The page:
Tuesday, September 26, 2017

Women to Watch (Metals) Featuring Artist Angelica Sandoval

Angelica Sandoval, Untitled (detail), 2017, porcelain, steel, LED’s, dimensions variable, 
Courtesy of the artist © Angelica Sandoval. Photo: Barbara Sullivan Photography

Life as an Artist: Making it Work in Kansas City

Artist Panel
Cheryl Eve Acosta
Debbie Barret-Jones
Angelica Sandoval
Jessica Thompson-Lee
Desiree Warren

Thursday, September 28
5:00 p.m. Cash bar

6:00 p.m. Panel discussion, moderated by Barbara O'Brien,

Exhibition Curator and Executive Director of Kemper Museum of Contemporary Art
Kemper Museum of Contemporary Art, in cooperation with the Kansas City Chapter of National

Written by Barbara O'Brien, Exhibition Curator and Executive Director of Kemper Museum of Contemporary Art

Angelica Sandoval grew up in Turner, Kansas and studied 3-D design at KCAI. While earning her master's at Cranbrook, she started "leaning more toward ceramics and light installation." After graduation, "The Crossroads was blowing up at that point and my family is here, so I moved back." Fore Women to Watch exhibition, Sandoval created the site-dependent installation Empyreal (2017) in response to the sloping ceilings of the Sally Kemper Wood Gallery, but also as the culmination of an ongoing conceptual and formal investigation. More than fifty suspended from steel cables, drawing in space with flowing irregular lines. "Gravity will push and pull them in certain directions that are not determined until I install," Sandoval explains.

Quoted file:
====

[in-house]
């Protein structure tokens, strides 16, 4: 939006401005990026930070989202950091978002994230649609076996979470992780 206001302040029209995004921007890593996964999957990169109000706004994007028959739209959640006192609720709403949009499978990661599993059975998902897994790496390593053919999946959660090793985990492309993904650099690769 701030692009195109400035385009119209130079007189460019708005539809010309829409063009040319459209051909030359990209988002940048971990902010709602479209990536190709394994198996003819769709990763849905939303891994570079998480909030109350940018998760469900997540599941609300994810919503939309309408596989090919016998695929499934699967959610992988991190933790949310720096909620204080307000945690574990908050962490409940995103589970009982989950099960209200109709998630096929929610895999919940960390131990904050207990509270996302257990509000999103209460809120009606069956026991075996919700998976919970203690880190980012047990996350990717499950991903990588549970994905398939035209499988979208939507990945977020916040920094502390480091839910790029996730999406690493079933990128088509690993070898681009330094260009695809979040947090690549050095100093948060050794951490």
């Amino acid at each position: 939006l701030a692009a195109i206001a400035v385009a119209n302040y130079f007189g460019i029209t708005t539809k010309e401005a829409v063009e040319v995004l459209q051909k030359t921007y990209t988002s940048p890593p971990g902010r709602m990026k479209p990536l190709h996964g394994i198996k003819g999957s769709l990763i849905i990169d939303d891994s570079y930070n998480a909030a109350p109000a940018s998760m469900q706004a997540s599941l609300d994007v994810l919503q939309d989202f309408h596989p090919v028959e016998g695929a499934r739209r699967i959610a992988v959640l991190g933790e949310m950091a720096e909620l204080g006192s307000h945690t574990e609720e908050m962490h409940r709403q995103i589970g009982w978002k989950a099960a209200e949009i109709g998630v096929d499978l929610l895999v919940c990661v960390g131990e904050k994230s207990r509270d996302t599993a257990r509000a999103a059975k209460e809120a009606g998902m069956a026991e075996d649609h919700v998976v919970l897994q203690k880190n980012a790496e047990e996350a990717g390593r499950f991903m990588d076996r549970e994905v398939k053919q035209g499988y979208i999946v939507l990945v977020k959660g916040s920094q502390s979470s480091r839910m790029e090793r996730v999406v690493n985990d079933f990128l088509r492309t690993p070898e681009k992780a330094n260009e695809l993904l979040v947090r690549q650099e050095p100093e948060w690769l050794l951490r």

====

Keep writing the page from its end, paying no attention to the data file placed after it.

Sandoval carefully considers the gallery experience: "I extended the length of the steel rods to encourage the viewers to have a more intimate face-to-face interaction with the pieces." Lit from within by LED lights and staggered at heights from six feet (a near face-to-face experience) to just a few feet from the gallery ceiling, the porcelain forms feel like stars strewn across the night sky. The steel rods become gestures; their curvilinear form suggesting movement and animating the viewing experience, moving strongly away from any utilitarian function.

According to Sandoval, "Empyreal is the word the ancients used to describe the highest form of heavens, formed of pure fire and light," and this installation culminates her "pursuit of the uncharted beauty of my orchestrated anthropomorphic pieces." The porcelain slip, which Sandoval uses in an unconventional way for its translucent qualities. "The varied thickness of the porcelain become visceral, playing into the attraction and repulsion of the beauty and ugliness of the pieces."

Angelica Sandoval , Untiled (detail), 2017, aluminum, paint, vinyl

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